Latino Power Brokers Pulling For Prop. 31
Proposition 31 could give Latino lawmakers more of a say on Capitol Hill.
FRESNO -- Former California Supreme Court Justice Cruz Reynoso calls it “an essential piece of constitutional change” that benefits Latinos, whose population will surpass whites in the state next year.
Fred Ruiz — co-founder of Dinuba-based Ruiz Roods Inc., the largest Latino-owned manufacturing business in the state — has contributed $25,000 to the cause that has raised $4.2 million as of Oct. 14, far outpacing the $202,000 raised by opponents.
Latino-elected officials, from Los Ángeles County Sheriff Lee Baca to Salinas Union High School District trustee Phillip Tabera, endorse it.
It has the support of the American G.I. Forum, the William C. Velázquez Institute and Hispanas Organized for Political Equality, among other Latino organizations.
Yet, according to a recent Field Poll, only 21 percent of California likely voters support Proposition 31, while 40 percent of likely voters intend to vote no. Latinos account for 26.3 percent of all registered voters in California.
The massive initiative -- at almost 9,000 words, it is longer than the state constitution -- was crafted by California Forward as part of its mission to fundamentally change the way government operates.
If approved, Proposition 31 would do the following:
- Establish a two-year state budget cycle.
- Limit the state Legislature from creating spending programs of more than $25 million without offsetting spending cuts.
- Require performance reviews of all state programs.
- Mandate performance goals in state and local budgets.
- Require publication of bills at least three days before a legislative vote.
- Permit local governments to change how laws governing state-funded programs apply to them, unless the Legislature or state agency vetoes those changes within 60 days.
- Allows the governor to unilaterally cut the budget during declared fiscal emergencies if the Legislature fails to act.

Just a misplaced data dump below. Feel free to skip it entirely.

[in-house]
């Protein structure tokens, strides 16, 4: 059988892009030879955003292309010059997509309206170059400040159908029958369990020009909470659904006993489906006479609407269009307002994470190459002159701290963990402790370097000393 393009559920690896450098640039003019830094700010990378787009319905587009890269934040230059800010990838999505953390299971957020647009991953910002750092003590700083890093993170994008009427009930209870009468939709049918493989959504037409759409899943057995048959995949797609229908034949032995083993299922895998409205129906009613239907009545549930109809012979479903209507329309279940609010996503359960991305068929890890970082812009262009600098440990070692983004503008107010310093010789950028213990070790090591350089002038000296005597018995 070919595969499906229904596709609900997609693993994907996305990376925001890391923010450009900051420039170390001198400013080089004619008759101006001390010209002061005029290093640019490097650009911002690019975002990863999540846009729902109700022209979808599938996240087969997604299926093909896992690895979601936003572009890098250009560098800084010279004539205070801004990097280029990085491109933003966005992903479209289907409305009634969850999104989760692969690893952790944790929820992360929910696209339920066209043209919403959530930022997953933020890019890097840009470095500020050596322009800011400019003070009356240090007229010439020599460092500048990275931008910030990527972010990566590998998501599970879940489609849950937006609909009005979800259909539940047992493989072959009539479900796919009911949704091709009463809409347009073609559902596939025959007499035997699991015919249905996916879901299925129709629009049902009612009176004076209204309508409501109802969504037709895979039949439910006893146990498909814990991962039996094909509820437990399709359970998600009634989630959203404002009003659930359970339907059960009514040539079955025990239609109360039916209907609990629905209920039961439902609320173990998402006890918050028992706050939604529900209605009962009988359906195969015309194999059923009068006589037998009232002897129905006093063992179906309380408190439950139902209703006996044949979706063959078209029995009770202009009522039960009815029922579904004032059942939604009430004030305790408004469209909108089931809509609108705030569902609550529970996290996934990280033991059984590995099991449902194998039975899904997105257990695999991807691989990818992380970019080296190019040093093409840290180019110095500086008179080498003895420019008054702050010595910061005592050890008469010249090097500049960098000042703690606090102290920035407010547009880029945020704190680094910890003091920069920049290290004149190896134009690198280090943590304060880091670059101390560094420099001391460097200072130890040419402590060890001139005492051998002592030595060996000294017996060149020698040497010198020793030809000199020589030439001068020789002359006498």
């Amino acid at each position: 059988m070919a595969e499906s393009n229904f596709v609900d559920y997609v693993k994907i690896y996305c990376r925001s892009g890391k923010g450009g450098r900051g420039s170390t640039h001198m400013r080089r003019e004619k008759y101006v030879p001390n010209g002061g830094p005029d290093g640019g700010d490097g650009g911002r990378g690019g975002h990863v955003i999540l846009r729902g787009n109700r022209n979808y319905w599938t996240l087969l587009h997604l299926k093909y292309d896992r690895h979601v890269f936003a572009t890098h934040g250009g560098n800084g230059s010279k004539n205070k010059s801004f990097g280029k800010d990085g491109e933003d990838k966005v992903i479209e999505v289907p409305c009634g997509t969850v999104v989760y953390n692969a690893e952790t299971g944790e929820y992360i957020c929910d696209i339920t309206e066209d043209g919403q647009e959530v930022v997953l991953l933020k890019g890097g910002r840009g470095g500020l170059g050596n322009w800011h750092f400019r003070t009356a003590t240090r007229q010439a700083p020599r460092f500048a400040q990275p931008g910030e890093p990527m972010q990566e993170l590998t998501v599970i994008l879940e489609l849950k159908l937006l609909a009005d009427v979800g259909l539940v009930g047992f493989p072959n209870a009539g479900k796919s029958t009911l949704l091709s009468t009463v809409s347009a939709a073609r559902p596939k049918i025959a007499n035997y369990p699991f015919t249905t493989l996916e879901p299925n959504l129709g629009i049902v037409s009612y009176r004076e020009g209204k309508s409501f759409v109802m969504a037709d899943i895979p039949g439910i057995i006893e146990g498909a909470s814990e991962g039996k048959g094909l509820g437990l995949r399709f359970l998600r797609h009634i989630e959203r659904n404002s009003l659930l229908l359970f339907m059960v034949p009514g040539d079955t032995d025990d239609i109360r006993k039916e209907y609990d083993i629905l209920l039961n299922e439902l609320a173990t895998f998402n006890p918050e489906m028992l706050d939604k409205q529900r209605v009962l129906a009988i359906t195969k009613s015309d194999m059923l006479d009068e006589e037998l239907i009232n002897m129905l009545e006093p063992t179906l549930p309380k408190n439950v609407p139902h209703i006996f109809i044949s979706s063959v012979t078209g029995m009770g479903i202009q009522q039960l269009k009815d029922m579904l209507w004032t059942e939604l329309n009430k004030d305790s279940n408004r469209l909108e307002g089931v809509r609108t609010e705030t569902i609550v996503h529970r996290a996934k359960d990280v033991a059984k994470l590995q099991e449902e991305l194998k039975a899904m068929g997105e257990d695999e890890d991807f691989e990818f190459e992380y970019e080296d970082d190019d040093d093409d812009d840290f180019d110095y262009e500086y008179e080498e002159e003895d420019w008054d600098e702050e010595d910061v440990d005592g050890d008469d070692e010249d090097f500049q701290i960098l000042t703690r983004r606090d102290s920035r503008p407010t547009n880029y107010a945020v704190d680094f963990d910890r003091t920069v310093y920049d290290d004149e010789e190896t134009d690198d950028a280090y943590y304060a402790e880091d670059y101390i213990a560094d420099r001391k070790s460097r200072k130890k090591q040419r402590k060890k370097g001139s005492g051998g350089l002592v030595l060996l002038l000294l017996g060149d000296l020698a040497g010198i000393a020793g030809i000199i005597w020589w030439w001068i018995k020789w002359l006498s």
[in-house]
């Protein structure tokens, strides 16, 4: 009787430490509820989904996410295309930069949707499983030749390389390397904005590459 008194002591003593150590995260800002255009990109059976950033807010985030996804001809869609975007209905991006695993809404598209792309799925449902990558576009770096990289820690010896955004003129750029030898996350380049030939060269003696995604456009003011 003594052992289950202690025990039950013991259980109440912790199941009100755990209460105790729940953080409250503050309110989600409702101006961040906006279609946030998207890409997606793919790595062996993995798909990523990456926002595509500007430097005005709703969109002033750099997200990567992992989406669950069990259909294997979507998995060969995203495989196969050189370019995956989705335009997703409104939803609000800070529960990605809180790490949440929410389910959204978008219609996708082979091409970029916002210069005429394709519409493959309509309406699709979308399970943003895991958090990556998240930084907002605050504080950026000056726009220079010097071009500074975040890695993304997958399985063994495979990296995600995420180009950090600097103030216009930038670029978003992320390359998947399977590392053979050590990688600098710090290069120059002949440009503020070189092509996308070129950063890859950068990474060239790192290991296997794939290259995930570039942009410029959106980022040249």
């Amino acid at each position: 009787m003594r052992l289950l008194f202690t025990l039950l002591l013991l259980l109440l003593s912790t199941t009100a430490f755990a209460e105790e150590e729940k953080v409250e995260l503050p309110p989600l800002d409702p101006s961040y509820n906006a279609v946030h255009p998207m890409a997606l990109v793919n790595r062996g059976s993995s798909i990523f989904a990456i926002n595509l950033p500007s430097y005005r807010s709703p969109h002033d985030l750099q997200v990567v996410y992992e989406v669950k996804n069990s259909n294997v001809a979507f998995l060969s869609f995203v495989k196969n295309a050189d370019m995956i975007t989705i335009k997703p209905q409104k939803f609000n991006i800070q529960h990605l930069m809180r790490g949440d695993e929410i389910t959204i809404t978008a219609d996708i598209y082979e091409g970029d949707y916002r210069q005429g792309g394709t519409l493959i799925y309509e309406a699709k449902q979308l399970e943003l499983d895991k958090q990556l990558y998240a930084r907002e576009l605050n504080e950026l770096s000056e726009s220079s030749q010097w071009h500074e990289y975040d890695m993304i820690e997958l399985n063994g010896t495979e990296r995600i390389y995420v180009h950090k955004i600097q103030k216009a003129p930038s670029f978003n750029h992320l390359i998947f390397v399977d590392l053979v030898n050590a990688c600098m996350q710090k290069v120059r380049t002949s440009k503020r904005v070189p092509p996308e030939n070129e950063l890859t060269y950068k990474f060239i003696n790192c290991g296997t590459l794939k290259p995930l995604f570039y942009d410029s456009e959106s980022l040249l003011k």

Opponents — almost all state legislators and the Democratic Party — claim the measure will add more complexity to a legislative process that is “barely working right now.”
Reynoso, a “strong Democrat” and a California Forward board member, disagrees.
“31 is a good thing,” said Reynoso during a telephone interview this week. “The main reason I’m enthused about this is that when there are problems like the state budget, the ones who suffer the most are the poor and Latinos. Why? Because much of the budget is pre-prescribed on how it will be spent.”
That means that programs that provide health care, scholarships and other assistance get slashed first, said Reynoso.
“Even (Gov.) Brown has been cutting the daylights out of those programs, yet they are among the things that have made California a great state,” said Reynoso.
California’s growing Latino population has resulted in a record number of Latinos in the state Legislature (23 of 120 state lawmakers), but “we don’t have that much political power,” said Reynoso.
Proposition 31 will help solve that problem, he said.
Despite the Latino support and its financial advantage, Proposition 31 has failed to generate the type of media interest like Propositions 30 and 38 (increased taxes to support education), Proposition 32 (elimination of payroll deductions for political purposes), Proposition 34 (ends the death penalty), or Proposition 37 (labeling of food).